TIN BOX FLOGGER Dell will offer its business customers data encryption software to simplify the deployment of company-wide data security.
The firm said that its Endpoint Encryption software uses file based encryption as opposed to 'full disk' encryption, which is generally deployed because administrators don't want to take the chance that users forget to encrypt a particular file. To mitigate this, Dell's software essentially filters files to be encrypted or decrypted within the operating system on the fly with no user interaction required.
Administrators will be able to configure the filters to their liking, in essence offering a fine-grained encryption strategy on a per-machine basis. Dell correctly points out that full disk encryption solutions typically require a bit more work prior to deployment and some maintenance, such as disk defragmentation, during service. If designed correctly, the firm's filtering solution could be the best of both worlds, offering seamless file encryption for users and giving administrators greater control.
Dell's endpoint software supports removable drives or, as the firm says, "basically anything that Windows reads as a drive letter". The endpoint software works on machines that run Microsoft Windows or Mac OS X and Dell says that the software doesn't require Dell hardware.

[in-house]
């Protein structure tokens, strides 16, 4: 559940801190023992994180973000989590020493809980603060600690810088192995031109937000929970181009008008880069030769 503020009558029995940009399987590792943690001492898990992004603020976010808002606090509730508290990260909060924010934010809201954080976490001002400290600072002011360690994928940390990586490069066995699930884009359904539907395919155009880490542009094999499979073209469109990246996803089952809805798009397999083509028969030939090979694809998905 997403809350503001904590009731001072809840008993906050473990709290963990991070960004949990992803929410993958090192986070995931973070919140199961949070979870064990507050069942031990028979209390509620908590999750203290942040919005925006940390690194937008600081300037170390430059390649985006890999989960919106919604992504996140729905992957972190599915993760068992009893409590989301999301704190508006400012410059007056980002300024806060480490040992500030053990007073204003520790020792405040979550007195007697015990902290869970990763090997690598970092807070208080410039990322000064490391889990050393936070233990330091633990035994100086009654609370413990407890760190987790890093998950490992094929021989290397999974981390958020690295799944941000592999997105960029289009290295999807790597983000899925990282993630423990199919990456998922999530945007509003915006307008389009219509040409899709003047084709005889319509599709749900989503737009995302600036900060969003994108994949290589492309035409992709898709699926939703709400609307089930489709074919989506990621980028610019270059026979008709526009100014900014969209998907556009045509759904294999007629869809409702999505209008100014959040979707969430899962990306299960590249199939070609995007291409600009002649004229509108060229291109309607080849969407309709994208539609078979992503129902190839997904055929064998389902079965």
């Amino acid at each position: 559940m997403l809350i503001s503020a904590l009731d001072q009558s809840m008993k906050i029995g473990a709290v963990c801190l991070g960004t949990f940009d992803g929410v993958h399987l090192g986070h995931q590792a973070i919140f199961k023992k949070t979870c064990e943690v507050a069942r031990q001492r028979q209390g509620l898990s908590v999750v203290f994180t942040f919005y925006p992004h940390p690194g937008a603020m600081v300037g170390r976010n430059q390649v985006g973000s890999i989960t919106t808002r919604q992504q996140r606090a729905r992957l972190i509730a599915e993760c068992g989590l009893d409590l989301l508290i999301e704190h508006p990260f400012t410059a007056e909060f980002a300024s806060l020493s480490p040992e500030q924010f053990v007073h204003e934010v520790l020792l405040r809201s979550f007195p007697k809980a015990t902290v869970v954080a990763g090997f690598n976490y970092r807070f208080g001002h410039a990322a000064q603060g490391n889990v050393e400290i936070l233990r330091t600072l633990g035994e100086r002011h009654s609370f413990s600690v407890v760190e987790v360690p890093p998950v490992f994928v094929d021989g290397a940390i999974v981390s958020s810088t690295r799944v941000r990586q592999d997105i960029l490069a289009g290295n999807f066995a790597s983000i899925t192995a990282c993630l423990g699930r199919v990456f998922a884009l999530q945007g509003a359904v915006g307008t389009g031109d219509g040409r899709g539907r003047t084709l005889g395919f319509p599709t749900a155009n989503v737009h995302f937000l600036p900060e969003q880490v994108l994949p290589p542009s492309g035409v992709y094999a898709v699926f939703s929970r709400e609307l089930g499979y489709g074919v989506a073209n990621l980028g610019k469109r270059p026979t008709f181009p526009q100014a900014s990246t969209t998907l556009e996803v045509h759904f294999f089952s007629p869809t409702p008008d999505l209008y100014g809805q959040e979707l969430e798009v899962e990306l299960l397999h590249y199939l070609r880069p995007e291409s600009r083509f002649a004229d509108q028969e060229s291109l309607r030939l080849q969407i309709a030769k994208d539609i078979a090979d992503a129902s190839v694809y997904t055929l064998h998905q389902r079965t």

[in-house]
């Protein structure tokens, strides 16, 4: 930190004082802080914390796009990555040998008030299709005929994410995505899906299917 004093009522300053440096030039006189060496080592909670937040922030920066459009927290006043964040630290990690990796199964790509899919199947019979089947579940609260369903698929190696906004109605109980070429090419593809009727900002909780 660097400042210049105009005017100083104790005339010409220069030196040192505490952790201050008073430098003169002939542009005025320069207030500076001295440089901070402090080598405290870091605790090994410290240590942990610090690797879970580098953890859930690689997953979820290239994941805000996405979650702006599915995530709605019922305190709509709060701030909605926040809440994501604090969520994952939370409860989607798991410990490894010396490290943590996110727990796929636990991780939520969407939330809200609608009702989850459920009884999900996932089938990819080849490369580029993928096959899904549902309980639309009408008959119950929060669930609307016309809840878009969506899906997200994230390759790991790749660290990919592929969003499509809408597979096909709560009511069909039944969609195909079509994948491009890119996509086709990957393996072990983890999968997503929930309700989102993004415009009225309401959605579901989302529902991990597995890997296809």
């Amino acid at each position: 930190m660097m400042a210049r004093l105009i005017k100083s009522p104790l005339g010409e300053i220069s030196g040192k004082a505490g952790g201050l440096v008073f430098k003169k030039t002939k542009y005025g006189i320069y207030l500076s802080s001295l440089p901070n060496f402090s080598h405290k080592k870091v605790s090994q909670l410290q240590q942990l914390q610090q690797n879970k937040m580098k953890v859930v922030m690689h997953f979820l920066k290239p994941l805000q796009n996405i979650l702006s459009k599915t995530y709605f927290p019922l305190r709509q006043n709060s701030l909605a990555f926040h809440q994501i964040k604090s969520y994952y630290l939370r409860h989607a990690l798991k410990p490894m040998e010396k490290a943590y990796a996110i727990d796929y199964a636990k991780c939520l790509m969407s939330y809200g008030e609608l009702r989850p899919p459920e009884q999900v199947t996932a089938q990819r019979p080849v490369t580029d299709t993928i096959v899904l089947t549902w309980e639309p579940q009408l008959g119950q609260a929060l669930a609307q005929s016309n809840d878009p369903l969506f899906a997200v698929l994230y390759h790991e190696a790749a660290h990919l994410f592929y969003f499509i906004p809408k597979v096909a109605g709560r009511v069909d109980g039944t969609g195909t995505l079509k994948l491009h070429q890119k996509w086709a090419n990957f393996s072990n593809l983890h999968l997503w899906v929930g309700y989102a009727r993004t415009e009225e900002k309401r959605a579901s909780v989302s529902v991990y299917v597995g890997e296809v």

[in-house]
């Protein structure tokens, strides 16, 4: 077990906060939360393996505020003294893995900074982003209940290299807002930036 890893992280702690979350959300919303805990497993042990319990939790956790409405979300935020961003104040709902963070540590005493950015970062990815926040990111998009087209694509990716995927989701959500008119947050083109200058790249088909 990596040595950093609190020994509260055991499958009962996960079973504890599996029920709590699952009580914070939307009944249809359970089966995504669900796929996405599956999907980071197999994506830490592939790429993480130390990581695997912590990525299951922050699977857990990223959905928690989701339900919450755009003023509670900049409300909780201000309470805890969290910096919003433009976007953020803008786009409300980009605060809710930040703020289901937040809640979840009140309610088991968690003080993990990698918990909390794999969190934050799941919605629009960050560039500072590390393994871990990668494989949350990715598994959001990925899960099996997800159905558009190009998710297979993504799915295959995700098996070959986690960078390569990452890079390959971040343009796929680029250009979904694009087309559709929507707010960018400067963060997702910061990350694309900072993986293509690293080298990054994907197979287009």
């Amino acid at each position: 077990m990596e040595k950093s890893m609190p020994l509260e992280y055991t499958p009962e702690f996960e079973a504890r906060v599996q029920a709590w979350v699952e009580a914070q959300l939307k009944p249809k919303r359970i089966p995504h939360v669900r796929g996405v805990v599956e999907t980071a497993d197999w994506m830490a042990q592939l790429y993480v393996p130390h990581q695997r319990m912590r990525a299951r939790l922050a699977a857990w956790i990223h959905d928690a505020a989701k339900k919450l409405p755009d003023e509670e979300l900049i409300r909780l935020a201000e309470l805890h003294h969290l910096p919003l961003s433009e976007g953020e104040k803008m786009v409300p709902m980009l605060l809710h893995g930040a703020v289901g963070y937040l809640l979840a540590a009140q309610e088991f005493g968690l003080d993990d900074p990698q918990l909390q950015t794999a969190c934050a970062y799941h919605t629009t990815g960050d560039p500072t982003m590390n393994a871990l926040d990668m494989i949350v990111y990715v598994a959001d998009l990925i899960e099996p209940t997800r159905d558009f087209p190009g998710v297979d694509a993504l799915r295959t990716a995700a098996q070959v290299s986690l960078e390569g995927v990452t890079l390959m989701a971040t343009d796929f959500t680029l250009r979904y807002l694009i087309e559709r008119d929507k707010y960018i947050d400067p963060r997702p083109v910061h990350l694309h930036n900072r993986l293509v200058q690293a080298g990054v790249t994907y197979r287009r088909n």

Similar software, albeit without the enterprise level administrative controls, has been kicking around for some time in the form of Truecrypt. While it offers a multitude of options, it does rely on user interaction, and regardless of how trivial it might be, firms are growing wary of relying on employees to take appropriate precautions to protect data, as the Home Office and Ministry of Defense have found out to their great embarrassment.
As the volume of data moving through organisations increases, administrators will have to consider not only an encryption policy but also prioritising what data gets encrypted. Hard drive manufacturers have been pushing full disk encryption for some time now and, while encrypting everything initially seems like a good catch-all policy, in some cases there is no need and doing so could end up becoming a headache for firms.
Techies might scoff at Dell's endpoint solution, meaning it runs on front-line machines rather than servers housed in the bosom of the datacenter, but if it results in a small business adopting encryption of sensitive data such as customer contact information, then such software might well be the way to go.
Although it may seems a little Heath Robinson, Dell's software could be just what is required to kick firms into deploying much needed data protection procedures. µ
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